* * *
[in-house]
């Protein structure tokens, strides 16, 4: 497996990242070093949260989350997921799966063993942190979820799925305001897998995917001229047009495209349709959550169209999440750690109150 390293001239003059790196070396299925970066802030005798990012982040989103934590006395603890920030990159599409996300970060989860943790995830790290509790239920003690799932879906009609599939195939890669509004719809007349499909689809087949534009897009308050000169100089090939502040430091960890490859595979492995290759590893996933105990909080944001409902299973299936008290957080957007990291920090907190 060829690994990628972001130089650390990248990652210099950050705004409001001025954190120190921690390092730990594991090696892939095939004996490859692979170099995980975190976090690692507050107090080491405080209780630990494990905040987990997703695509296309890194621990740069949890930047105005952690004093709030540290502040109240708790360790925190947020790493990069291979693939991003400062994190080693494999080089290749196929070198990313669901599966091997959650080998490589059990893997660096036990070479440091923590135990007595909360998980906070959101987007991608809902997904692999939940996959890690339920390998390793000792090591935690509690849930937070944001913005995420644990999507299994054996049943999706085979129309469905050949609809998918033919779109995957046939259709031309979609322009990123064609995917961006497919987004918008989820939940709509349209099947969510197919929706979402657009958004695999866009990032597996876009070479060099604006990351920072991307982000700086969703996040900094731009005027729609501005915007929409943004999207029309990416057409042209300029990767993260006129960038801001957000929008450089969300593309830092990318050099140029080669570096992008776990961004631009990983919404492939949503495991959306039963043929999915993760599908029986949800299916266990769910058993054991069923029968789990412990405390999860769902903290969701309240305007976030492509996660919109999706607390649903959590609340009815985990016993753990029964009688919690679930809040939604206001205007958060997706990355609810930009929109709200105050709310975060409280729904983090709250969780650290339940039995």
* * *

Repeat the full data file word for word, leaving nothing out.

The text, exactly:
[in-house]
């Protein structure tokens, strides 16, 4: 497996990242070093949260989350997921799966063993942190979820799925305001897998995917001229047009495209349709959550169209999440750690109150 390293001239003059790196070396299925970066802030005798990012982040989103934590006395603890920030990159599409996300970060989860943790995830790290509790239920003690799932879906009609599939195939890669509004719809007349499909689809087949534009897009308050000169100089090939502040430091960890490859595979492995290759590893996933105990909080944001409902299973299936008290957080957007990291920090907190 060829690994990628972001130089650390990248990652210099950050705004409001001025954190120190921690390092730990594991090696892939095939004996490859692979170099995980975190976090690692507050107090080491405080209780630990494990905040987990997703695509296309890194621990740069949890930047105005952690004093709030540290502040109240708790360790925190947020790493990069291979693939991003400062994190080693494999080089290749196929070198990313669901599966091997959650080998490589059990893997660096036990070479440091923590135990007595909360998980906070959101987007991608809902997904692999939940996959890690339920390998390793000792090591935690509690849930937070944001913005995420644990999507299994054996049943999706085979129309469905050949609809998918033919779109995957046939259709031309979609322009990123064609995917961006497919987004918008989820939940709509349209099947969510197919929706979402657009958004695999866009990032597996876009070479060099604006990351920072991307982000700086969703996040900094731009005027729609501005915007929409943004999207029309990416057409042209300029990767993260006129960038801001957000929008450089969300593309830092990318050099140029080669570096992008776990961004631009990983919404492939949503495991959306039963043929999915993760599908029986949800299916266990769910058993054991069923029968789990412990405390999860769902903290969701309240305007976030492509996660919109999706607390649903959590609340009815985990016993753990029964009688919690679930809040939604206001205007958060997706990355609810930009929109709200105050709310975060409280729904983090709250969780650290339940039995």